"America's prominence in the world economy rests to a large extent upon its technological competitiveness. We are no longer so much of a nation rich in industry as a nation rich in information. Our future industrial strength depends on how effectively we can use computer-based technologies."(1)
During the early 1980s technology was not making much of an impact in K-12 classrooms throughout Pennsylvania. Microcomputers were scarce. "Too expensive," administrators said. Software packages to support day-to-day teaching were practically non-existent. A common phrase heard among even the most friendly toward computers was, "Good educational software is hard to find." Inservice opportunities for teachers were rare. The few that were available focused on programming, primarily because the technology was in its infancy and there was not much else to do. Unfortunately, programming often turned off all except staunch microcomputer advocates. In most schools, microcomputing remained a luxury not a necessity. But change was coming, and like most changes, it came from a surprising source.
In 1982 the Pennsylvania Science Teachers Association (PSTA) recognized that science education in the Commonwealth was in dire straits. Teachers had few opportunities to keep up with the rapid advances in science and technology. President Reagan had cut off all federal funds for the inservice education of science teachers. There were few professional development programs at the state and local levels. PSTA, under the leadership of Dr. Ken Mechling of Clarion University, conducted a statewide survey of elementary and secondary teachers to determine their perceived needs for inservice training in the sciences. Amazingly, both groups of teachers ranked ability to use microcomputers among their top three needs. The essence of their remarks was, "The children know more about microcomputers than we do." Teachers, growing increasingly uncomfortable, were willing to admit they needed help. And help came.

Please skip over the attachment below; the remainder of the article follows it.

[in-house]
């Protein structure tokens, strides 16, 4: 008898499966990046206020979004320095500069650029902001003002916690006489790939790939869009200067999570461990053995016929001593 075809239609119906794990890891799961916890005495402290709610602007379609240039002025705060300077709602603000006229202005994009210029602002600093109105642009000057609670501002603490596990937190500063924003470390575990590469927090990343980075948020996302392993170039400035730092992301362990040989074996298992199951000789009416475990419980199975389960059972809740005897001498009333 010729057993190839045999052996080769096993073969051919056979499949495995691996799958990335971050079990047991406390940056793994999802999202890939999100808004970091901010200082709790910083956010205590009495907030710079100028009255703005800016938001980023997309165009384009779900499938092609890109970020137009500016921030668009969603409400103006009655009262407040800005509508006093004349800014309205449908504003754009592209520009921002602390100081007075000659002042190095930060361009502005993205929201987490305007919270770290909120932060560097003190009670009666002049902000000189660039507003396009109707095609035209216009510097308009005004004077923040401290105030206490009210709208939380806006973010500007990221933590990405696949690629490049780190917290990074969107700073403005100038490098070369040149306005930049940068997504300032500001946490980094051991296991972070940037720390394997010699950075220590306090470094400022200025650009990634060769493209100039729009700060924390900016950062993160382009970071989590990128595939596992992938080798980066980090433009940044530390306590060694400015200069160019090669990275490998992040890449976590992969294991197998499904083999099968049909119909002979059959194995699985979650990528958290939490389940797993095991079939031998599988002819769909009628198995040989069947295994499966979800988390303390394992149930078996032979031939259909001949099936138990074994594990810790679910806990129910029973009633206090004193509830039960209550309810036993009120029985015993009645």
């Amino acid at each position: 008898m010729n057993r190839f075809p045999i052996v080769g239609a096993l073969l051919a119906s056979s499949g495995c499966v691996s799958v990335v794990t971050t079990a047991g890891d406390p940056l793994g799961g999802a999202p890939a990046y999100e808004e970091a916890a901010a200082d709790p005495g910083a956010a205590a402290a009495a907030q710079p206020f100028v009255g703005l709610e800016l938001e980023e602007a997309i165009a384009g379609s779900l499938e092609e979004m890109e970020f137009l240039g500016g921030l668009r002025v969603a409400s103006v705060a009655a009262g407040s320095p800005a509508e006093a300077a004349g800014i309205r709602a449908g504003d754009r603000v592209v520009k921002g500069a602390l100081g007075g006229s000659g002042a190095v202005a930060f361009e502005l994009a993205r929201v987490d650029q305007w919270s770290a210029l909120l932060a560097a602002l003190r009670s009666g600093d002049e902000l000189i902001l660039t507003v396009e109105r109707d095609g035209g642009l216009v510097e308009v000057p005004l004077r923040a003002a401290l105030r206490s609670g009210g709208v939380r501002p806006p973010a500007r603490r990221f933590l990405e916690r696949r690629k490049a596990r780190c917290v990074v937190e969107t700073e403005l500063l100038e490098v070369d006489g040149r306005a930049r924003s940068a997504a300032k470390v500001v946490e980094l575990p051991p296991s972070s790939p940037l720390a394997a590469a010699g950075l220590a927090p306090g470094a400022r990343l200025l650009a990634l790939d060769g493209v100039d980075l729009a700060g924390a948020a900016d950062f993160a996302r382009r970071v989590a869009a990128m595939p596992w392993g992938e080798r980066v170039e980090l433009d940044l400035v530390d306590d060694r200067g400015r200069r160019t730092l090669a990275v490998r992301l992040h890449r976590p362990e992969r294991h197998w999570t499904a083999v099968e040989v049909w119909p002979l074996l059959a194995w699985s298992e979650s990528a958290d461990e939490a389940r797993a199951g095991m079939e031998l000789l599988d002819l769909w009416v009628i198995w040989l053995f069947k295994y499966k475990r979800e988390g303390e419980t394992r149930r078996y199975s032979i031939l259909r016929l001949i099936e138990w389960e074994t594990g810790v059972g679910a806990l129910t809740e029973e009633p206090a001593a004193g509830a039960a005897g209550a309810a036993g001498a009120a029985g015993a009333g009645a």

Mechling and another PSTA leader, Donna Oliver, sought funds to support teacher education improvement programs in the sciences, including microcomputer technology. State Representative David Wright arranged a meeting with Kenneth Reeher, executive director of the Pennsylvania Higher Education Assistance Agency (PHEAA), a state agency dealing in grants and loans for college students. Wright, who believed Pennsylvania's students should not become educational dinosaurs in an age of science and technology, and Reeher, a former junior high science teacher, recognized the need for improvements in science and technology education. In 1983, PHEAA agreed to spend $250,000 on inservice for teachers. Called the Pennsylvania Science Teacher Education Program (PA STEP), the program included a computer orientation program for reshaping education in the schools.
CORES, the name for the new microcomputer education program, was designed by a cadre of science and mathematics educators drawn from among those recognized as Pennsylvania's finest teachers of teachers and who geographically represented the entire state. These leading educators, almost all self taught on microcomputers, designed a practical, useful and friendly graduate-level course in microcomputer education for inservice teachers in Pennsylvania. Included were the fundamentals of computer use with heavy emphasis on hands-on experience, preview and evaluation of science software for classroom applications, and some programming in BASIC.
PHEAA provided funds for the acquisition of microcomputers for CORES site labs, software for class use and tuition scholarships for participating teachers. CORES courses taught at Wilkes University, West Chester University, Harrisburg Area Community College, The University of Pittsburgh at Johnstown, The University of Pittsburgh and Clarion University received rave reviews. New applications poured in and long waiting lines developed. …